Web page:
House Passes FY 2014 Appropriations Bill

Jan 15, 2014

I voted yes for the fiscal year 2014 and 2015 budget resolution and the FY2014 omnibus appropriations bill because the benefits outweigh the costs and the compromise avoided another government shutdown. You can read more on my reasons for supporting the budget resolution here

Moab Tailings and Central Utah Project Completion Act Funded.

The FY 2014 omnibus bill increases funding for the uranium tailings cleanup in Moab to $38 million, up from $30 million in recent years. Because the tailings are a legacy of the Cold War, the federal government has an obligation to remediate the site. Since the tailings are located on the banks of the Colorado River, four states are potentially impacted by the contamination, including Utah, Arizona, Nevada, and California as well as Mexico. The omnibus bill also appropriates $8.725 million for the Central Utah Project.

Let's talk about discretionary spending which has been substantially cut since 2010.

The budget and appropriations bills primarily address discretionary spending. Slowing the growth in spending or keeping spending level would be an accomplishment, but we've actually managed to reduce total discretionary spending since Republicans regained control of the House in 2010 despite increases in population, CPI,  and GDP. Below are several charts from the House Appropriations Committee that illustrate the cuts to discretionary spending that have occurred in recent years.

Chart 1 shows the significant reduction in total discretionary budget authority since FY2010. Even though the sequester was partially replaced in FY 2014 and FY 2015 (about two-thirds was left intact), total discretionary spending, which includes base spending as well as emergency and war spending, has decreased from $1.275 trillion in FY2010 to $1.111 trillion in FY 2014. As a percent of GDP, total discretionary spending will have decreased from 8.5% in FY2010 to 6.5% in FY2014. This is quite an accomplishment considering Democrats controlled the Senate and the White House.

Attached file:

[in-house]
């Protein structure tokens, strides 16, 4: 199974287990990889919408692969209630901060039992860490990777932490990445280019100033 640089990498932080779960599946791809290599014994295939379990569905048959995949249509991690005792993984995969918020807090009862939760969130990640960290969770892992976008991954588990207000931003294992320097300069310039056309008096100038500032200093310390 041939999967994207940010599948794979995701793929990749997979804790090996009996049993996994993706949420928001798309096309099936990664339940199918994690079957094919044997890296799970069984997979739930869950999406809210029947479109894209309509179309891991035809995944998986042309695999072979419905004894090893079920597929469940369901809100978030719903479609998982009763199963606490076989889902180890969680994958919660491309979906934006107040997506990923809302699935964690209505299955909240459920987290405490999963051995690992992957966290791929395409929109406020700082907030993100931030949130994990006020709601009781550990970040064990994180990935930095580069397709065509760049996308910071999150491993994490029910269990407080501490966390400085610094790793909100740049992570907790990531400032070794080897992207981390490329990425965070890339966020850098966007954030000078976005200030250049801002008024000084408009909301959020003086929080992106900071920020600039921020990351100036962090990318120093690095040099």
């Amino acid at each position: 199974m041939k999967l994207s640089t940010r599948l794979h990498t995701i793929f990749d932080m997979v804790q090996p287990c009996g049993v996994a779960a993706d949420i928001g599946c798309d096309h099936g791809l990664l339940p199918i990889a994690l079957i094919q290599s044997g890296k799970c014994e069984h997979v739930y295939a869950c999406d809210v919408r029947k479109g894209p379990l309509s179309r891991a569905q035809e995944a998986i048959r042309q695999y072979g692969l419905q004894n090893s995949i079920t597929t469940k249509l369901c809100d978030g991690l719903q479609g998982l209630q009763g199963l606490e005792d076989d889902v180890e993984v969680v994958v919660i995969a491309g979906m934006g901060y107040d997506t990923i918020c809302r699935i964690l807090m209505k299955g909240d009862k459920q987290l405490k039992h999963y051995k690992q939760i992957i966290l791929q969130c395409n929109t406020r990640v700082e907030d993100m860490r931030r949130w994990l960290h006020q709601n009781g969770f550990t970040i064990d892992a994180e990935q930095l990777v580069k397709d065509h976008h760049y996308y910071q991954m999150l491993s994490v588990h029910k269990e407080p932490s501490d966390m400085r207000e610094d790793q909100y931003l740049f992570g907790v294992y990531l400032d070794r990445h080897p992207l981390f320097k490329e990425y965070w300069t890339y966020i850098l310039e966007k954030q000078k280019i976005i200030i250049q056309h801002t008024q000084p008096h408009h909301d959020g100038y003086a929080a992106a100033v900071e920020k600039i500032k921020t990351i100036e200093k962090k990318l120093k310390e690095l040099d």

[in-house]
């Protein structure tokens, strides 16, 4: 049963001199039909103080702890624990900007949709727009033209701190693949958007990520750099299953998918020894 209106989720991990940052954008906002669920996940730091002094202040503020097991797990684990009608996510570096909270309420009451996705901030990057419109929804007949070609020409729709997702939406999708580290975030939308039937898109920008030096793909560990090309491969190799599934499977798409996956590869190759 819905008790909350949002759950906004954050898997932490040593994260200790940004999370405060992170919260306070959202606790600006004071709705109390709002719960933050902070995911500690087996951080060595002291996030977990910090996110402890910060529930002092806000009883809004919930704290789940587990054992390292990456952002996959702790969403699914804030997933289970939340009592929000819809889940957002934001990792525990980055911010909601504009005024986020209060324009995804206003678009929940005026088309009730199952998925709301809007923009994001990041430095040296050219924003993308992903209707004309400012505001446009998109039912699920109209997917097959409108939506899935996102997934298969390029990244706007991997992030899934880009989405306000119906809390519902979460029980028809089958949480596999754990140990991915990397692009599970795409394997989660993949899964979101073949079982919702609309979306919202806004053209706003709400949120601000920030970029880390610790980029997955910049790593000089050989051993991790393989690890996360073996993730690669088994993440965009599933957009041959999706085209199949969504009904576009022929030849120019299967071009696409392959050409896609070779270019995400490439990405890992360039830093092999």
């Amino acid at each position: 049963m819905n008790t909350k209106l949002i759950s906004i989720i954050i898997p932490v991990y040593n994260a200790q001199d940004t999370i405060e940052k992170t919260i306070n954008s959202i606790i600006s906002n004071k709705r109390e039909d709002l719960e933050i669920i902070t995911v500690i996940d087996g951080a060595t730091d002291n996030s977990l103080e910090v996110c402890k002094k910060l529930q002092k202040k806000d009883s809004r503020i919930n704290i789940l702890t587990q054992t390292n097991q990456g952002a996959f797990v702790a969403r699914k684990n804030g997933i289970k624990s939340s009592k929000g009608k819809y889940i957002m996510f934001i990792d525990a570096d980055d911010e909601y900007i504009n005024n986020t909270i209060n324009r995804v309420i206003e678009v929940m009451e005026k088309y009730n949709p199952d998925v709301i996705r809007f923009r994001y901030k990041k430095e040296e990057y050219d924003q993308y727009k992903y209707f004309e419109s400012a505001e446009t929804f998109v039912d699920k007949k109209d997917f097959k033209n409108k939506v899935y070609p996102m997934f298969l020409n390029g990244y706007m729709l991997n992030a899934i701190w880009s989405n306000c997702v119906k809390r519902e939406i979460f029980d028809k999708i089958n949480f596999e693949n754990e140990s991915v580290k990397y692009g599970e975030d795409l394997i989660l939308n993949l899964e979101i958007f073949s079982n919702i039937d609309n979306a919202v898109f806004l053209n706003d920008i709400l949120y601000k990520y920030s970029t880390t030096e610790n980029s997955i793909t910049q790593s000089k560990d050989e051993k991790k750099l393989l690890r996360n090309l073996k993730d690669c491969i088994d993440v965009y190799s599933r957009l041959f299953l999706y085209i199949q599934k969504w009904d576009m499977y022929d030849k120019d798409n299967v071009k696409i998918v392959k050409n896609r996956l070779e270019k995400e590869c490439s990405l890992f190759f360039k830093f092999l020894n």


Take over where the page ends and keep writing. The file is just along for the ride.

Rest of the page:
Base discretionary spending (the blue part in chart 1), which is the main focus of budget resolutions, has decreased from $1.091 trillion in FY2010 to $1.012 trillion in FY2014. 

Chart 2 shows increases in discretionary spending in the last couple of years that Democrats controlled Congress and decreases since FY2010 when Republicans regained control of the House of Representatives. From FY 2007 to FY 2010, total discretionary spending increased $210 billion. House Republicans have been able to reverse this trend by cutting spending by $165 billion in FY2014 compared to FY 2010. 

Chart 3 shows the total four-year $165 billion reduction in budget authority for each fiscal year from 2010 to 2014. Even if reductions in war spending are excluded, discretionary spending has still decreased signifcantly since 2010.

Chart 4 shows how much smaller the budget authority for FY 2014 is in relation to budget authority in previous years and in comparison to proposals by the Democrat-controlled Senate and President Obama. 

Now let's talk about entitlement spending.

Opponents of the budget bill argue that we have not cut total government spending enough. I agree 100%, but while the budget bill largely addresses discretionary spending like defense, nearly all of the growth in federal government spending will be occurring on the mandatory (entitlement) side of the budget, areas like Social Security, Medicare, and Medicaid. In fact, over the next ten years nearly 90% of federal non-interest spending growth will come from entitlement spending. In the long run, discretionary spending is not the major budget threat. Entitlement spending is the long-term problem and needs to be addressed immediately. That's why I proposed a seven-point Social Security reform in 2011 that will slow the growth in Social Security spending. You can read about this proposal here